The council approved repairs to a varying frequency drive at the water treatment plant for $6,719.94, the purchase of upper and lower Polpro filter press belts for the wastewater treatment plant for $3,650 and the purchase of a 2021 E-One VM8 Aluminum Commercial Mini Pumper mounted on a Ford F550 4x4, 4-door chassis with a 300 gallon tank and a 1250 gallon per minute pump from Banner Fire Equipment for $244,495.

Alderman Dwayne Gerl asked why the mini pumper was not put out for bid. Fire Chief Joe Holomy said that the equipment is a demonstration model and does not fall under the requirement to go out for bid. He said that he monitors vendors for these demonstration models, which are significantly cheaper and go quickly.

Alderman Woody Street said that he is all for getting three bids when possible, but felt like the significant savings made this purchase worth it. The motion to purchase passed 6-1 with Gerl voting no and Alderwoman Marilyn Sisson absent.

Two other motions also drew dissension, both of which pertained to the Eagle Ridge subdivision. Alderman Gerl and Alderman Mark Brown voted against an ordinance authorizing the city to execute a lease for property located in the subdivision, while Alderman Brown also voted against an ordinance designating stop signs in the subdivision.

Prior to the meeting, two public hearings were held, with neither drawing any questions from the council or the public viewing the meeting virtually on Zoom.

The first hearing was to close out the Illinois Department of Commerce and Economic Opportunity Community Development Block Grant, which was used for road and sidewalk improvements on North Illinois from Ryder to Union.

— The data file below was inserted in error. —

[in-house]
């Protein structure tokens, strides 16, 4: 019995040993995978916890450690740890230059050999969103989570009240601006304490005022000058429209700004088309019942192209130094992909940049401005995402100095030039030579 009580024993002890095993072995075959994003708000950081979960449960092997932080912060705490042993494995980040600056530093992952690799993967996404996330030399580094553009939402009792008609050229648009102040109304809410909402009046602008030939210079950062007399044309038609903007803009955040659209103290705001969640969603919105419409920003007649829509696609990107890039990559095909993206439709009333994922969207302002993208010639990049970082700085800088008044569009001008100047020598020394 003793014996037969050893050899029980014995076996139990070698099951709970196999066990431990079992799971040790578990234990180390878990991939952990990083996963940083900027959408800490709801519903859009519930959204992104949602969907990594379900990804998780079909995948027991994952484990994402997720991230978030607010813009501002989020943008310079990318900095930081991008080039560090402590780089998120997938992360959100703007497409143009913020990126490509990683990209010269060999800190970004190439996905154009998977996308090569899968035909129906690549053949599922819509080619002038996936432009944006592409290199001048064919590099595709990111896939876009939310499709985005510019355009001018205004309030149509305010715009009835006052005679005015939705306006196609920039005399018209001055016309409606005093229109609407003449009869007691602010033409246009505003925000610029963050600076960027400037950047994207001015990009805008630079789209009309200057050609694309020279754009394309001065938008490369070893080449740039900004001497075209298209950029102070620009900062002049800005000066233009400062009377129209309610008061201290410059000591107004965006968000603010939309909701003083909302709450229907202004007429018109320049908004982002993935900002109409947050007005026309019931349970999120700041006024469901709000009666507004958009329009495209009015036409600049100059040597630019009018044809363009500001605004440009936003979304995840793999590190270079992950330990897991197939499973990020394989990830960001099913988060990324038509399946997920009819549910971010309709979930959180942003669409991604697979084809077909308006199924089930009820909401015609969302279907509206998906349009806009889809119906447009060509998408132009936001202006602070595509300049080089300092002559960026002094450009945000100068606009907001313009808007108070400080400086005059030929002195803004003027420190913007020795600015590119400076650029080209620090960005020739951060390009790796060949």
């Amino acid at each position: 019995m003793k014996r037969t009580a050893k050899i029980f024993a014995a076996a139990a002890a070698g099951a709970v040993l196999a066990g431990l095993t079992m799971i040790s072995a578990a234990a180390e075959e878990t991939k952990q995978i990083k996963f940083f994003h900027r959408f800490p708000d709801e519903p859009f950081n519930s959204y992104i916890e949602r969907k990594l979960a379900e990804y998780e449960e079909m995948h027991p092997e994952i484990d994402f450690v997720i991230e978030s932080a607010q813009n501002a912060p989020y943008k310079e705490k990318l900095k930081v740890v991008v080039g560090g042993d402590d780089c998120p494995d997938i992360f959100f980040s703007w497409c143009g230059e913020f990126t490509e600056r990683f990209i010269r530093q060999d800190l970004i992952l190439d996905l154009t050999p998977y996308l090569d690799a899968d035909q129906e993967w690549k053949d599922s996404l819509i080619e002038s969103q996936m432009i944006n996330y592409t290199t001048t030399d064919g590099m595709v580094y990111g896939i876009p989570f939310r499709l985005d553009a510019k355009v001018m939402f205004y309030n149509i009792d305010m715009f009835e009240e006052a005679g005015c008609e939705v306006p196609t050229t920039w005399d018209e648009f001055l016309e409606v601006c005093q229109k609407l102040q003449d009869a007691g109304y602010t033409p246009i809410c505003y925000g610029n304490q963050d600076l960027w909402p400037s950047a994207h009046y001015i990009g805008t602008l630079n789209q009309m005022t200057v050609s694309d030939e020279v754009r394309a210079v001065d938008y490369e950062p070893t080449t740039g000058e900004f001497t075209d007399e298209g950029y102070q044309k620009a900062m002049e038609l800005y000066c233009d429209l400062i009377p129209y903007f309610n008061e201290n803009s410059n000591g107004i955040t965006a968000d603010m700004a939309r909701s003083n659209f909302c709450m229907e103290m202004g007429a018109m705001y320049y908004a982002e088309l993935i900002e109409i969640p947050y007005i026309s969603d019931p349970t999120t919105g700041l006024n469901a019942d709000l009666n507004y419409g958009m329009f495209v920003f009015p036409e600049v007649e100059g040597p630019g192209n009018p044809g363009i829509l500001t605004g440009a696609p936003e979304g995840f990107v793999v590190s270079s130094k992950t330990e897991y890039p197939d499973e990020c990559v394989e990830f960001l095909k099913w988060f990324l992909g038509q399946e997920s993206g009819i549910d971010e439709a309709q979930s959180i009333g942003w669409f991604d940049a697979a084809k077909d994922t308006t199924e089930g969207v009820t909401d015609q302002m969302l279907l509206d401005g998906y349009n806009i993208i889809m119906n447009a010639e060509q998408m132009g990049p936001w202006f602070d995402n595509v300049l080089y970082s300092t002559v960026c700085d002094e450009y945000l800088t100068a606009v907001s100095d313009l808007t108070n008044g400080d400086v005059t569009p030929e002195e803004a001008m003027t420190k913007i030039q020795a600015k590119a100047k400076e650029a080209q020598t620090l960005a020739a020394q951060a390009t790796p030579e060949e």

Emily Fortschneider said that $513,800 was spent on the project, which affected an area made up of 51.35 low income individuals. Fortschneider said that the project came in under budget and the remaining $168,000 would be moved to another Community Development Block Grant won by the city for the rehabilitation of the Southside ditch.

The other hearing was dealt with the annexation of parcel number 10-32-226-006, which is owned by M&M Service Company and adjacent to their current facility. Dave Wright of M&M said that the main reason for the annexation request is to get water access to the property as the company would like to build a new facility on the property.

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Litchfield Police To Partner In Drug Rehab -

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What keeps Prince Philip hale and hearty at the age of 99? – Geo News

Royal fans are counting down days till Prince Philip marks his 100th birthday in June this year.

And while the big day of the Duke of Edinburgh is being awaited by members of the British royal family as well as fans, some royal aides are unveiling the secrets of the 99-year-olds healthy lifestyle.

Speaking to Hello! magazine, royal doctor Anna Hemming said: Keeping active both physically and mentally play a very important role in maintaining a healthy and ongoing quality of life.

Sport has its benefits in keeping both your body and mind active. When the time comes to retire from sport the interest in sporting activities helps to stimulate your mind, she went on to say.

As reported by Express, international horse-riding federation FEI claims that the duke has been a keen sportsman throughout his life by playing cricket, hockey and rowing.

Like all other people who lead a fit healthy life and enjoy a balanced intake of healthy food, they are more likely to enjoy a more healthy quality of life in their later years, she continued.

Prince Philips diet is almost made up of the best power-packed foods, including eggs, smoked haddock and omelet.

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What keeps Prince Philip hale and hearty at the age of 99? - Geo News